Let me add a few thoughts to Michael Walzer’s insightful comment “The Tibetan Intifada.” As Walzer says, one clear difference between Tibet and Palestine is that a two-state solution is not possible in China, nor is it requested by the Dalai Lama. But there are other differences. The Chinese government has been pumping money into Tibet rather than driving it into poverty: GDP has been rising an average of 12 percent per annum since 2000, and incomes have also been rising with double-digit growth recorded for both rural and urban residents (see Ben Hillman, “Money Can’t Buy Tibetans’ Love”, Far Eastern Economic Review, April 2008). The problem is that development projects have not always translated into opportunities for Tibetans and there is an increased gap between economic expectations and the social reality. But that is not to say Chinese “settlers” to Tibet should be viewed as oppressors. They are largely poor farmers from Western parts of China who migrate for economic reasons, and some return “home” once they earn money (I realize that some settlers in Palestine also go for economic reasons, but they are typically not as poor and substantial numbers are also religious fanatics).
Perhaps the clearest disanalogy regards the numbers game. Israel feels itself to be a relatively small and beleaguered country in the midst of hostile territory, and it worries about its population being marginalized relative to Palestinians. In contrast, there are less than six million Tibetans (including areas outside of Tibet province) and 1.3 billion Chinese. The closest analogies, to my mind, regard nations, especially from developing countries, that have mistreated minority groups perceived to be separatist forces: the Turks crushing of Kurdish pleas for linguistic and ethnic autonomy, the democratically-elected Russian government’s brutality in Chechnya (over 75000 civilians killed), and India’s repression in Kashmir. One might mention the mistreatment of aboriginal groups in the Americas. As Fareed Zakaria puts it, “China’s attitude towards Tibet is wrong and cruel, but, alas, not that unusual” (Newsweek, April 12, 2008).
We can argue about the factual basis of some of Walzer’s statements. Walzer says that terrorism has never been “debated as a possible strategy” but the exile group Tibetan Youth Congress has made extremist statements keeping the option of violence open (even lauding the Palestinians as their model). In fact, one of the reasons for negotiating with the Dalai Lama now is that it will be harder to control advocates of violence after he passes away. Also, Walzer says that there is now a Han majority in Tibet, but if he is referring to the province of Tibet the Tibetans are the majority group. Finally, Walzer says that “most commentators” assume that the violence of the repression has been greater, but if he is referring to the number of people killed since the uprising in March 2008 there is no conclusive evidence (thus far) that the number of people killed by Chinese security forces is greater than the number of Chinese (mainly civilians) killed by Tibetans on March 14. The whole Tibetan area has been sealed off and we cannot get reliable numbers at the moment.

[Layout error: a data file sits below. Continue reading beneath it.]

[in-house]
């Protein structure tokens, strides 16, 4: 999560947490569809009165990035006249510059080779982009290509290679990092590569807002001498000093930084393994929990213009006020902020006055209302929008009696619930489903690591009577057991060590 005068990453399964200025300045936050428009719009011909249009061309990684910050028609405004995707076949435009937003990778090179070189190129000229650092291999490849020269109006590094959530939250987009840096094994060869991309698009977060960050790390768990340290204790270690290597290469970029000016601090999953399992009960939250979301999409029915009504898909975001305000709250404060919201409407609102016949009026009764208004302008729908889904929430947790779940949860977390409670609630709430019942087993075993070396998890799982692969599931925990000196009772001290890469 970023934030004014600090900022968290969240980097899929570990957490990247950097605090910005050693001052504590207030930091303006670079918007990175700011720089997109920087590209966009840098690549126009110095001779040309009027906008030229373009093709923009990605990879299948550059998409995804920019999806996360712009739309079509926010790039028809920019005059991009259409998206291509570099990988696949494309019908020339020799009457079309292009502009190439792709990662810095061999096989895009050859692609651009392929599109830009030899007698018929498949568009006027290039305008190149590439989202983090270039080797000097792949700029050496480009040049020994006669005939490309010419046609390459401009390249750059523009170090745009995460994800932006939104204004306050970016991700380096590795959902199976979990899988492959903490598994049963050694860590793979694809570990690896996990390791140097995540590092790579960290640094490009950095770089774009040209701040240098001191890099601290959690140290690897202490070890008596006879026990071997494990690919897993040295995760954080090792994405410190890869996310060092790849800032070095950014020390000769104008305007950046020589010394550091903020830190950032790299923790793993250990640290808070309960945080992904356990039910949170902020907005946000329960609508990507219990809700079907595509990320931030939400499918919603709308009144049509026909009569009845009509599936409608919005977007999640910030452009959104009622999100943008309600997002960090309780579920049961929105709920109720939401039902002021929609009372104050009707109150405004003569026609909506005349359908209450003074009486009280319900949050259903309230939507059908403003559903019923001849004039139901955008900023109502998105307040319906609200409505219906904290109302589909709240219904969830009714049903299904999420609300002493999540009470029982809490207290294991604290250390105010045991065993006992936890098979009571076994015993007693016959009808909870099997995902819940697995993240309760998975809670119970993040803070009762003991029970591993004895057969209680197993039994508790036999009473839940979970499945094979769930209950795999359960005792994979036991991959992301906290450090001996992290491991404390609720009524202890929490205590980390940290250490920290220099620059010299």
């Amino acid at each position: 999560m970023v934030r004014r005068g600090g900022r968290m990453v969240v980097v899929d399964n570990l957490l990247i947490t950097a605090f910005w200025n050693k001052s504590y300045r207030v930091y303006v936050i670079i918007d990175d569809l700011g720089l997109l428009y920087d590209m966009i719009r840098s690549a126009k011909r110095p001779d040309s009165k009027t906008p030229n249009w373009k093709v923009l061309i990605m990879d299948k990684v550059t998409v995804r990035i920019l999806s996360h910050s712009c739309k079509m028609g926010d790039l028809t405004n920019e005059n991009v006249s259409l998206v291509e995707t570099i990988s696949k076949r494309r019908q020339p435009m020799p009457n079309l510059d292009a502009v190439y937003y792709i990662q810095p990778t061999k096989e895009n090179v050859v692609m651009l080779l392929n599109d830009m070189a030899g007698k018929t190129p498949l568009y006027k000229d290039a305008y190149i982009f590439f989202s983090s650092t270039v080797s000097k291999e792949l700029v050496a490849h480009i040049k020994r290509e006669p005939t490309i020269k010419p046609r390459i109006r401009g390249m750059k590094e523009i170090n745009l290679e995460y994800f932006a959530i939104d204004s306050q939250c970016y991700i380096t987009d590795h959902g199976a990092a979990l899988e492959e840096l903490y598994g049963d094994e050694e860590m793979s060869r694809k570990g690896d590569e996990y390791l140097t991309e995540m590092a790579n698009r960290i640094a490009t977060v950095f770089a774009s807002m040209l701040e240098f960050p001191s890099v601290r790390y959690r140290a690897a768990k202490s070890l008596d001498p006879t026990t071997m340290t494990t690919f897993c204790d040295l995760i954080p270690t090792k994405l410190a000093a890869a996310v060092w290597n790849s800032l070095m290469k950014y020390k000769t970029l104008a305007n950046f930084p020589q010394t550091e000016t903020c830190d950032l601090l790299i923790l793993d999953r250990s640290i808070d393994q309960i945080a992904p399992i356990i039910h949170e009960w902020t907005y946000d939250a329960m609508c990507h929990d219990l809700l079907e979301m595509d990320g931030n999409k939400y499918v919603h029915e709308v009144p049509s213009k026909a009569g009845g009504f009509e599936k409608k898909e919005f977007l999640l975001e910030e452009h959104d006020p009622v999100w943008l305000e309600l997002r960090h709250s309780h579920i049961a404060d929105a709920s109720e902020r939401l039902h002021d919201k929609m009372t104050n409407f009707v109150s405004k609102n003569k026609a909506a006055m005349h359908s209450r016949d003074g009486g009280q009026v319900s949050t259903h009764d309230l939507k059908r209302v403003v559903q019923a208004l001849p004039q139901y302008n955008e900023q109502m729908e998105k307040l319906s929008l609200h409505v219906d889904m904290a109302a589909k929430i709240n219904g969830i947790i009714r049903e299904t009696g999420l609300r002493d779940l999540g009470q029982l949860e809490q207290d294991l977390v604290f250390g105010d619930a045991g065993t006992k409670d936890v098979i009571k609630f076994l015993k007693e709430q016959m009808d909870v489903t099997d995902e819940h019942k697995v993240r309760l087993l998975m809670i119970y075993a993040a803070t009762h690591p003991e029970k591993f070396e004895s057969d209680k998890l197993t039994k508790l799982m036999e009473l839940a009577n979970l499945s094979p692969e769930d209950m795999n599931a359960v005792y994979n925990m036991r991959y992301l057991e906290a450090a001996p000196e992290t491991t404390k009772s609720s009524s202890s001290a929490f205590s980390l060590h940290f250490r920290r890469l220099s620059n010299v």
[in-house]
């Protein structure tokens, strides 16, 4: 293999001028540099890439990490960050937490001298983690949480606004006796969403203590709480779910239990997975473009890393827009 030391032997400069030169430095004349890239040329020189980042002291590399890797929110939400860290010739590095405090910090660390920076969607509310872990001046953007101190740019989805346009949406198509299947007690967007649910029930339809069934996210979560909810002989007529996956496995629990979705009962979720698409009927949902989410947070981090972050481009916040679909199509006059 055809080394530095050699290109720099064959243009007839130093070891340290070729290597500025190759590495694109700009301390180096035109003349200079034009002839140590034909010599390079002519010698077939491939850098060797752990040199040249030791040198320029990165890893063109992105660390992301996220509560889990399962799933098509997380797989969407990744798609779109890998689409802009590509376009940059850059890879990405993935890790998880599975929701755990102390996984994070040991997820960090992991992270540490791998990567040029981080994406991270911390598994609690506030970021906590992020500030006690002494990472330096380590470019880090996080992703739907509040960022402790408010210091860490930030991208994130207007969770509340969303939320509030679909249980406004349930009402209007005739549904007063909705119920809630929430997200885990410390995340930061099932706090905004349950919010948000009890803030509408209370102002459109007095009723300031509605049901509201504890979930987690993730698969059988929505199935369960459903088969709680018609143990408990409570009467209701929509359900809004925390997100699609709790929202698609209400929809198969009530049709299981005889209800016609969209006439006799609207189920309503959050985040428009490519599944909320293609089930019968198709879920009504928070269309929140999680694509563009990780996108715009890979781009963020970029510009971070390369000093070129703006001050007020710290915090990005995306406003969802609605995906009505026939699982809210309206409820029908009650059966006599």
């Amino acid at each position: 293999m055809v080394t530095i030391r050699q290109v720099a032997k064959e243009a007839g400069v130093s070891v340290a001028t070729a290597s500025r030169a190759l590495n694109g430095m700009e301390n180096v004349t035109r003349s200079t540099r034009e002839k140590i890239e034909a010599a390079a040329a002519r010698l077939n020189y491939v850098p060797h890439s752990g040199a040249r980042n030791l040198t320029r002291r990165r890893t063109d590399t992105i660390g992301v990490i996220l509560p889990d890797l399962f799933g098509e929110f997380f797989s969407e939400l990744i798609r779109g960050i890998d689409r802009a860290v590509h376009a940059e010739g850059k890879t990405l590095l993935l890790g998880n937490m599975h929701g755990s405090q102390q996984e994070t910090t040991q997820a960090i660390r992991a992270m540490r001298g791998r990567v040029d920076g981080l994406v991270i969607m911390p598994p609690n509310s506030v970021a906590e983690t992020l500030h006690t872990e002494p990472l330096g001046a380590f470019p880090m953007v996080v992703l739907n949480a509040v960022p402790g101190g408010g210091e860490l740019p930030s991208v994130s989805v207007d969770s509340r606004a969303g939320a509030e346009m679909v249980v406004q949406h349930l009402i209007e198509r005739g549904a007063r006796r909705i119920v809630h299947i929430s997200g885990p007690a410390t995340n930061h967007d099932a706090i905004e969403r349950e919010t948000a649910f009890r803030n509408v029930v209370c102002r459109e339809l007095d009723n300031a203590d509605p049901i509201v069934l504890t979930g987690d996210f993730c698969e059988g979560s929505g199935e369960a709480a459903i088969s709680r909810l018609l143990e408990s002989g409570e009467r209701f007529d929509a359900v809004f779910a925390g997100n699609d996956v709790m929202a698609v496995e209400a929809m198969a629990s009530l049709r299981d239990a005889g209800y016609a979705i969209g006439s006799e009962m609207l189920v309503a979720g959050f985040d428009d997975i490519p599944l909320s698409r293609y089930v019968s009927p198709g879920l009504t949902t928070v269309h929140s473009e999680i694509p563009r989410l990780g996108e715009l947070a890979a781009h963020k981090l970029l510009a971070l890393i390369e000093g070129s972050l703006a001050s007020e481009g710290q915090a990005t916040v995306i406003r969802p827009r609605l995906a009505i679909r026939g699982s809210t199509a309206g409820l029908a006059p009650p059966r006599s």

Regarding solutions to the problem, Walzer raises the point that there is no opposition party in China. But I’m not sure if electoral democracy would help, given that most Chinese seem to be distinctly unsympathetic to the Tibetan cause. Freedom of the press is more important because it would allow for informed debate of the issues at stake. In fact, one article in the influential Chinese-language Southern Weekly (April 2, 2008) by political analyst Cao Xin urges pragmatic policy changes on the part of the Chinese government based on the recognition of the reality of Tibetan Buddhism’s powerful influence among the Tibetan people and the Dalai Lama’s influence as the religious leader of Tibetan Buddhism. This article is unusual—a point of light in an otherwise uncompromising public discourse—and media openness would allow for more such articles that offer different perspectives to leaders and intellectuals best poised to bring about a change of policies in Tibet.
Perhaps the closest analogy with the Israeli/Palestinian dispute is that the broad outlines of a solution seem obvious: a two-state solution roughly along the lines of pre-1967 borders in the case of Israel/Palestine and religious autonomy/cultural freedom under Chinese sovereignty along with some sort of affirmative action program for Tibetans (similar to what Malaysia did after communal riots in the late 1960s when minority Chinese shopkeepers were forced to hire Malays from the majority community).
What is missing is the will to implement these solutions. I actually think there are more reasons to be optimistic—or maybe I should say less pessimistic—in the case of Tibet. The Dalai Lama is a moderate leader with moral authority who can bring his followers into line, and the Chinese Communist Party has some progressive elements that have promoted more tolerant minority policies in the past (as in the 1980s under Hu Yaobang) and may do so in the future (see Willy Lam, “Hope for a Better Tibet Policy”, Far Eastern Economic Review, April 2008). The CCP learned to act more reasonably in the case of Taiwan—not overreacting in the case of provocations from pro-independence forces and thus paving the way for better relations—and it may do so in the case of Tibet. Now that the negotiations with the Dalai Lama’s representatives seem to be back on track, we can expect progress if both sides pragmatically strive for the end goal.
Daniel A. Bell teaches political theory at Tsinghua University. His latest book is China’s New Confucianism: Politics and Everyday Life in a Changing Society(Princeton, 2008).